This tribe speaks a language called Maa, from which their ethnic group, Maasai, takes its name. Although estimated that there are about 100,000 individuals belonging to this tribe, there is no certain data, as there are obviously no censuses. They are subdivided into 12 different clans: Keekonyokie, Damat, Purko, Wuasinkishu, Syria, Laitayiok, Loitai, Kisonko, Matapato, Dalalekutuk, Loodokolani and Kaputiei, but there are also others, classified as minors or subclans.
The tribes hold that their history began with the first of all Masais – Mamasinta, who, going up a ravine, gave life to his people. Scholars believe that this ravine may actually refer to the steep slopes near Lake Turkana, in the Nile Valley, in the northern part of Kenya.
The assumption that this people hail from Egypt, somewhere between the lands of Sudan and Eritrea, is supported by the fact that, just like the typical populations of North Africa, Masai women shave their heads completely and take out their two lower front teeth.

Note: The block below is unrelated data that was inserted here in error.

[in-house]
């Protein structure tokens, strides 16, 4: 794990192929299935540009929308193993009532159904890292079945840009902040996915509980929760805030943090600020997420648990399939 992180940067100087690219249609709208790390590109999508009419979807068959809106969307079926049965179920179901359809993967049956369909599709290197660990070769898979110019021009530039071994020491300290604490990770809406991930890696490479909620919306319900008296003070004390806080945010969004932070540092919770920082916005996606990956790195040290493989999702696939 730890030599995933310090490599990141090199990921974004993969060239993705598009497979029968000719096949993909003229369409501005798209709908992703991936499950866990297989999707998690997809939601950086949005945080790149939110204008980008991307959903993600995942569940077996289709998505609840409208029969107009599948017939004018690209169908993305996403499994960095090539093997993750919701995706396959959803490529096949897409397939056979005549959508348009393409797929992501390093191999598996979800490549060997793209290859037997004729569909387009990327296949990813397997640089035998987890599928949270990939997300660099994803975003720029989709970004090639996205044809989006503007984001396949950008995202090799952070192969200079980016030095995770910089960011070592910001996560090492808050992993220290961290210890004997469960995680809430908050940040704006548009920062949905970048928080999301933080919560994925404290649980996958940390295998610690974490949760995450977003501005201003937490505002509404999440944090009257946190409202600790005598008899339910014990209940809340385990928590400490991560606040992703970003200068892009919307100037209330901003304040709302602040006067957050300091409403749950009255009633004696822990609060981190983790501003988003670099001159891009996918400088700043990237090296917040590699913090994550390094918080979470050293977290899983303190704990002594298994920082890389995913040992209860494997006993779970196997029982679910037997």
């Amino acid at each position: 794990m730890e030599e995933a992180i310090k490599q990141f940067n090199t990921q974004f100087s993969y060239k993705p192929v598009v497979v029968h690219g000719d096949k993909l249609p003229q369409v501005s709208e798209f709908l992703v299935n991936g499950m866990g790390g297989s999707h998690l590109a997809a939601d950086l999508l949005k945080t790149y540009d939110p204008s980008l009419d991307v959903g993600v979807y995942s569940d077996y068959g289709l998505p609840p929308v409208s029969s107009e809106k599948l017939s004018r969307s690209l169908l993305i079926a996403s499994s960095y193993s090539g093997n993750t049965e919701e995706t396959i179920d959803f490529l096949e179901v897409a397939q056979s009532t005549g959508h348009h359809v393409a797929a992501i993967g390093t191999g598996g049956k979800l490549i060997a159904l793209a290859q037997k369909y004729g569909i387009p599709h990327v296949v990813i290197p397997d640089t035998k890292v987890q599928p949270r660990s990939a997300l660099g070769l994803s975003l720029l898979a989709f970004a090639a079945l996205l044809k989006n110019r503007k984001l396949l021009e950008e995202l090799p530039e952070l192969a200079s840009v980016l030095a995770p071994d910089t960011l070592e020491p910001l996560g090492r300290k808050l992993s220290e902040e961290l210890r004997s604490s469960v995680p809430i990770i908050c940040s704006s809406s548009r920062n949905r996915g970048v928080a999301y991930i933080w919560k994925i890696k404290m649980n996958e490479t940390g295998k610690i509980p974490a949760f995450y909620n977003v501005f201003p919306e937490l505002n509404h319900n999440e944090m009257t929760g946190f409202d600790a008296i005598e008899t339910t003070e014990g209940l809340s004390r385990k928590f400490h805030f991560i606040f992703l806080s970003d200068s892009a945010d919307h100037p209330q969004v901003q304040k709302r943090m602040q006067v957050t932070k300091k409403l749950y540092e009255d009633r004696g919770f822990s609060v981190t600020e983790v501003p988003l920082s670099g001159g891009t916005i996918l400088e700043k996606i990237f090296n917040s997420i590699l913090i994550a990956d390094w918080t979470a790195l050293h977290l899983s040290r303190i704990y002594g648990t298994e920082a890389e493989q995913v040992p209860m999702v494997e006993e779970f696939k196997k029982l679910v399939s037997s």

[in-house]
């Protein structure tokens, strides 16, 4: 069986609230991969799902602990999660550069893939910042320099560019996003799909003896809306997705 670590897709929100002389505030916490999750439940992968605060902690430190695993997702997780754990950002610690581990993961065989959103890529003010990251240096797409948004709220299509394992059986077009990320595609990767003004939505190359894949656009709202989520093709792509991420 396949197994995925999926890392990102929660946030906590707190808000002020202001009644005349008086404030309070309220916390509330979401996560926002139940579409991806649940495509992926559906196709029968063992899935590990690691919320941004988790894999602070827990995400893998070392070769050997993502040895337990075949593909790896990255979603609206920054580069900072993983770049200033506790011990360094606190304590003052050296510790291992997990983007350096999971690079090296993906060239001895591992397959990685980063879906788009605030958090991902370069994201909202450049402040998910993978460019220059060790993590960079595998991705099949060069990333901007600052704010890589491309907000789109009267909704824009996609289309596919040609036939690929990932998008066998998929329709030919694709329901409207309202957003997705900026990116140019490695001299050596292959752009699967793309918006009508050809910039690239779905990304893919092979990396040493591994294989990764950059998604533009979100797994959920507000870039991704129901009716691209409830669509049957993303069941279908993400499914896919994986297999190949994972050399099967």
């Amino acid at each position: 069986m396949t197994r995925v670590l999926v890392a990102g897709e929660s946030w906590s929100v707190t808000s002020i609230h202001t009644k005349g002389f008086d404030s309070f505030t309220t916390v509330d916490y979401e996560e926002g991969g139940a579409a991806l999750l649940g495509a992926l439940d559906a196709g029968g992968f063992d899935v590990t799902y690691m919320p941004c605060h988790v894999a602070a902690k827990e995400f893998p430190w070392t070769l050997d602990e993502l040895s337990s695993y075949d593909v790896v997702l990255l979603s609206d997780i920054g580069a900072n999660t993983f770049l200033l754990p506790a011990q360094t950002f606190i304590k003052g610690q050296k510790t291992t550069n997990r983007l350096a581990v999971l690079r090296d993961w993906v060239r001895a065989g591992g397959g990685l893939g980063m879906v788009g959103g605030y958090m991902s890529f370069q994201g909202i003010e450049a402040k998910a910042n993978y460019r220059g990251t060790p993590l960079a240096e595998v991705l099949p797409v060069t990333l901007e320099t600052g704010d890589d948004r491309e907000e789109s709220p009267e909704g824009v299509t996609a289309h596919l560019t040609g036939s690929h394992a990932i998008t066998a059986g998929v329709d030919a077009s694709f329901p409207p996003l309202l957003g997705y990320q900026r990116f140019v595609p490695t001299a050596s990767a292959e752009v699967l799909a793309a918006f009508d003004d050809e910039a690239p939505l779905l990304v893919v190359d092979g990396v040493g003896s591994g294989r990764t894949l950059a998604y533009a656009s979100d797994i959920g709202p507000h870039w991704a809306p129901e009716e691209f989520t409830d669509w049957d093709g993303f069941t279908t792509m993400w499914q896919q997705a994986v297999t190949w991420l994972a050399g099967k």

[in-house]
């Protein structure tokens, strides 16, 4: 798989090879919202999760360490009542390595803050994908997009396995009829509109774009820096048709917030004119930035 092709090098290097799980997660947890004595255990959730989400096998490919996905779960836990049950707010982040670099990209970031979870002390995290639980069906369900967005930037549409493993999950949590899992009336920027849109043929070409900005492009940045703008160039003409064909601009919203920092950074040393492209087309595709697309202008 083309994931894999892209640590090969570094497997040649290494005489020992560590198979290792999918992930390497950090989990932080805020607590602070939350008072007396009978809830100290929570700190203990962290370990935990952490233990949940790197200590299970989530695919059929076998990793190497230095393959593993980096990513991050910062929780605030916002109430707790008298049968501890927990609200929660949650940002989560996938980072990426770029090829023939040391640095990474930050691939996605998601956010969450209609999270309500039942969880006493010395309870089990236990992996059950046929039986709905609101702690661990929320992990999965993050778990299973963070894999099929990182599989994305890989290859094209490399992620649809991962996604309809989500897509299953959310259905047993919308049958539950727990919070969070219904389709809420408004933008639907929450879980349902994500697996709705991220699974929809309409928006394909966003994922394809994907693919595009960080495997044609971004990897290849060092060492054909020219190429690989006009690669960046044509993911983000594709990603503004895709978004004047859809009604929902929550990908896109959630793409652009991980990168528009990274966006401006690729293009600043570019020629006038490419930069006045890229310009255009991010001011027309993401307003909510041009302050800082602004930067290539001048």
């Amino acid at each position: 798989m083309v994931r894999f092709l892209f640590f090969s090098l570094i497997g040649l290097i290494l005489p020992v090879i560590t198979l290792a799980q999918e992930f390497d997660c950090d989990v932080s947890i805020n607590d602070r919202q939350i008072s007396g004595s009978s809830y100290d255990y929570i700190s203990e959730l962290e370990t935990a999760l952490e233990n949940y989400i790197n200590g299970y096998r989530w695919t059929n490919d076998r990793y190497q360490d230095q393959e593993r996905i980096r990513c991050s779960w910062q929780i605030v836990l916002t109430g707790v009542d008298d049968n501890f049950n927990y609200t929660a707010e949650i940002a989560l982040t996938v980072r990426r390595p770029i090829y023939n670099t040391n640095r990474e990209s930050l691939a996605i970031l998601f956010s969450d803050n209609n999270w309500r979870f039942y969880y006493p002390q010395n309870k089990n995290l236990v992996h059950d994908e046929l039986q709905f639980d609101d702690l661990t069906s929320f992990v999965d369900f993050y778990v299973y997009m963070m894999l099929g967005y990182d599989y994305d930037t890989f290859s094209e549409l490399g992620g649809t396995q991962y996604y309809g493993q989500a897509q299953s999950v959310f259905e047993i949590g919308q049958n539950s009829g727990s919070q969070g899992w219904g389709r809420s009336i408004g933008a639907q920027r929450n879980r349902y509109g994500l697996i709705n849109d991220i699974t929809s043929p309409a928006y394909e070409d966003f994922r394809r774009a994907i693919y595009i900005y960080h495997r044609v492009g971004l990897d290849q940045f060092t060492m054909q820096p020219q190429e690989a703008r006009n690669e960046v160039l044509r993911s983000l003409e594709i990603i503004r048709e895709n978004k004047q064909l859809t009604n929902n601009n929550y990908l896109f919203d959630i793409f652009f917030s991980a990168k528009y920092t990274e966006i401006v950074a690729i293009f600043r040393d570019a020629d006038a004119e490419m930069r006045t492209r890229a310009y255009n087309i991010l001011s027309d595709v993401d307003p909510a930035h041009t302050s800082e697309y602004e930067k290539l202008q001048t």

The Masai people owned land in the Serengeti valley several years ago. They survived the 19th and early 20th centuries, succeeding in demonstrating to Europeans, especially British and German settlers, their right to land inherited from their ancestors. They were unfortunately unable to withstand the onslaught of civilisation in the late 20th century. The Masai have been evicted from much of their land over the past 30 years, which has been further reduced by the creation of national parks such as Lake Manyara, Ngorongoro and Tarangire.
This is because tourists who come to Tanzania or Kenya for a Safari want to see wild animals, such as African lions and cudus, and not the evicted Masai.